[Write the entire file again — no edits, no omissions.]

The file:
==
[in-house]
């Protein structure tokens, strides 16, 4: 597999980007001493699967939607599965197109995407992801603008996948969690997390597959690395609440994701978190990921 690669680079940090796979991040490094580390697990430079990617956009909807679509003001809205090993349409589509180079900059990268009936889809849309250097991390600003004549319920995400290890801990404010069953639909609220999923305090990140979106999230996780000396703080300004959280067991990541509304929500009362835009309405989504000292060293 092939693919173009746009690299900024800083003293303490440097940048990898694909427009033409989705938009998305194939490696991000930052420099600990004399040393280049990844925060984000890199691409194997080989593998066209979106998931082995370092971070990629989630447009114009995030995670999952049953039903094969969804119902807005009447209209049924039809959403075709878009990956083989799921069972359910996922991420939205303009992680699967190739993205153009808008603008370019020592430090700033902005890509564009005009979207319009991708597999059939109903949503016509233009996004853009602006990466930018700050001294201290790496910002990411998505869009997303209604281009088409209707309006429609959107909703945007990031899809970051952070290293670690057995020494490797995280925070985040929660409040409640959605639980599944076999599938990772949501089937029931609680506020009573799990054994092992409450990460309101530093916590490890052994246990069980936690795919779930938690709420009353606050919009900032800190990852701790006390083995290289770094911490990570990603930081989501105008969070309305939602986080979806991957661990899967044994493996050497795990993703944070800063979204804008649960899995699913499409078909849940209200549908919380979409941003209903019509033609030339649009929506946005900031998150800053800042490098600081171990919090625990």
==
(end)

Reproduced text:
[in-house]
């Protein structure tokens, strides 16, 4: 597999980007001493699967939607599965197109995407992801603008996948969690997390597959690395609440994701978190990921 690669680079940090796979991040490094580390697990430079990617956009909807679509003001809205090993349409589509180079900059990268009936889809849309250097991390600003004549319920995400290890801990404010069953639909609220999923305090990140979106999230996780000396703080300004959280067991990541509304929500009362835009309405989504000292060293 092939693919173009746009690299900024800083003293303490440097940048990898694909427009033409989705938009998305194939490696991000930052420099600990004399040393280049990844925060984000890199691409194997080989593998066209979106998931082995370092971070990629989630447009114009995030995670999952049953039903094969969804119902807005009447209209049924039809959403075709878009990956083989799921069972359910996922991420939205303009992680699967190739993205153009808008603008370019020592430090700033902005890509564009005009979207319009991708597999059939109903949503016509233009996004853009602006990466930018700050001294201290790496910002990411998505869009997303209604281009088409209707309006429609959107909703945007990031899809970051952070290293670690057995020494490797995280925070985040929660409040409640959605639980599944076999599938990772949501089937029931609680506020009573799990054994092992409450990460309101530093916590490890052994246990069980936690795919779930938690709420009353606050919009900032800190990852701790006390083995290289770094911490990570990603930081989501105008969070309305939602986080979806991957661990899967044994493996050497795990993703944070800063979204804008649960899995699913499409078909849940209200549908919380979409941003209903019509033609030339649009929506946005900031998150800053800042490098600081171990919090625990």